This year's annual PRIDE Spring Cleanup begins April 8, and Lonnie Saylor, Harlan County's PRIDE coordinator, said help is needed.
“The smallest effort, whether as a volunteer or pledging not to litter during the PRIDE Spring Cleanup, can make a huge difference with the county's appearance,” Saylor said.
The dates have been set. Three Saturdays have been scheduled for countywide spring cleanup projects to take place. On April 8, 15, and 22, Saylor, along with Harlan County Solid Waste Coordinator Lakis Mavinidis and other PRIDE officials, will convene at the courthouse at 8 a.m. to begin cleanup events.
“We will be there all three days, handing out supplies to anyone interested in coming out and helping to clean up their communities,” said Mavinidis, who has volunteered with the PRIDE program in Harlan County for several years. “Litter bags will be provided, along with handy pick uppers and safety vests. We want to see many, many volunteers come out and participate on these days.”
PRIDE, which stands for Personal Responsibility In a Desirable Environment, was launched in 1997 by U.S. Congressman Hal Rogers and the late General James Bickford, former Secretary of the Kentucky Natural Resources and Environmental Protection Cabinet. Their goal was to restore the natural beauty of their native region by encouraging citizens to take responsibility for protecting their environment and by providing the education and resources they need to do so.
PRIDE is implemented in a 38-county region in southeastern Kentucky, including Harlan County. The initiative unites citizens with the resources of federal, state and local governments in order to improve water quality in the region, clean up illegal trash dumps and other solid water programs, and to promote environmental awareness and education.
Since PRIDE was first launched, southeastern Kentucky has made major strides in making improvements in the region's two primary pollution sources - dumping trash illegally and discharging raw sewage through straight pipes or failing septic systems. Part of the program's success are the annual cleanup campaigns, like the one slated to begin next Saturday.
“The PRIDE Spring Cleanup is not to be confused with large item pick-up services at private residencies provided by the Harlan County Fiscal Court,” said Mavinidis. “The purpose of the PRIDE Spring Cleanup is to tidy up our communities by picking up litter, trash and large items that are found in locations that are not private, such as public right of ways, parks, riverbanks and creeks as well as roadways.”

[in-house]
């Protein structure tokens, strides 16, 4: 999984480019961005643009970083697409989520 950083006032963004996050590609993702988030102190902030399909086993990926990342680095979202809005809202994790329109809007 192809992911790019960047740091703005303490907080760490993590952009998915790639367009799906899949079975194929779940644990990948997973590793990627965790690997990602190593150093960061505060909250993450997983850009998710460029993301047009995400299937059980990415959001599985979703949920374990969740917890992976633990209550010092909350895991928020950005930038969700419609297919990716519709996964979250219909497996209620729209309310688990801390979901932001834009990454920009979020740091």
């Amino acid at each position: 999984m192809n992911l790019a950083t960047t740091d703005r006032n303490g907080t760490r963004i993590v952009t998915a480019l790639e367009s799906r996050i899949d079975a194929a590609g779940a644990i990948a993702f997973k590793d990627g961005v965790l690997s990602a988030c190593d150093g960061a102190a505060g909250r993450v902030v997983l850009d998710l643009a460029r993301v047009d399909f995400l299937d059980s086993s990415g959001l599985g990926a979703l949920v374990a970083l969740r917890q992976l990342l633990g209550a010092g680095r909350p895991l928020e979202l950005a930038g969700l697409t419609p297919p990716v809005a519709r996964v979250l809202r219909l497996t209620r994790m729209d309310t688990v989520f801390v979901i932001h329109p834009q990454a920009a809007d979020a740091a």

Mavinidis said all kinds of volunteers are needed for the county-wide cleanup projects.
“We need people to pick up the litter, to transport the trash, to volunteer usage of extra vehicles, backhoes and other equipment, and volunteers to provide refreshments for the workers,” he said. “This is an excellent project for church and civic groups.”
Mavinidis also said the county's transfer station will be open on all three Saturdays from 10 a.m. to 2 p.m.
Motorists are asked to be mindful of the volunteers as they are out picking up litter along the highways for the next succession of Saturdays.
Some of this year's PRIDE Spring Cleanup projects include a portion of the Little Shepherd Trail extending from Kingdom Come State Park to KY 160 near Gordon. The Trail cleanup will take place on April 8.
“This should be a great cleanup endeavor,” Mavinidis said. “I've been up to Kingdom Come State Park a few times looking for bears, and it's good to see how beautiful that park is looking. This cleanup that's planned for the Little Shepherd Trail is a wonderful continuation of all the hard work which is evident that's been taking place in that area.”
Tri-City Pride Coordinator Christi Lewis-Yercine, also has cleanup projects planned for the towns of Cumberland, Benham and Lynch.
PRIDE Coordinators Elizabeth Powell has several cleanup endeavors planned for the city of Harlan, and Loyall Mayor Charlie Wattenberger, who also serves as a PRIDE Coordinator, has plans for his town, too.
Pine Mountain Community Coordinator Judy Lewis has a cleanup planned on April 22. Liggett Baptist Church will be organizing a cleanup on KY 72 from their community to Pansy on April 8, and the VFW #1178 will be picking up trash along KY 413 from the foot of Pine Mountain to the city of Loyall on the same day.
The U.S. Army Corps of Engineers at Martins Fork Lake will also be holding a cleanup on April 8. Volunteers will be cleaning up the lake's shoreline, painting playground equipment and installing fish habitat structures.
Those interested in volunteering for the planned cleanup initiatives, or who would like to organize a cleanup of their own, are encouraged to contact Saylor or Mavinidis. Saylor can be reached at 573-3219, ext. 13, and Mavinidis can be reached through the Harlan County Judge-Executive's Office at 573-2600.
Tri-City residents can contact Yercine at 589-5812. Loyall residents can contact Wattenberger at 573-6396, and Harlan residents can contact Powell at 573-2912.
“We're looking forward to a great turnout of support,” Mavinidis said. “It's encouraging to see the interest displayed by all the volunteers we've had for the PRIDE Spring Cleanup through the years. But, sometimes, we forget about the most important volunteer, and that's the one who throws the litter out in the first place. If we can reach those, educate them, and change their mindset, then that's a tremendous accomplishment. People need to realize the first thing they can do in cleaning up their communities is to not litter. If it's not thrown out, then it don't have to be picked up.”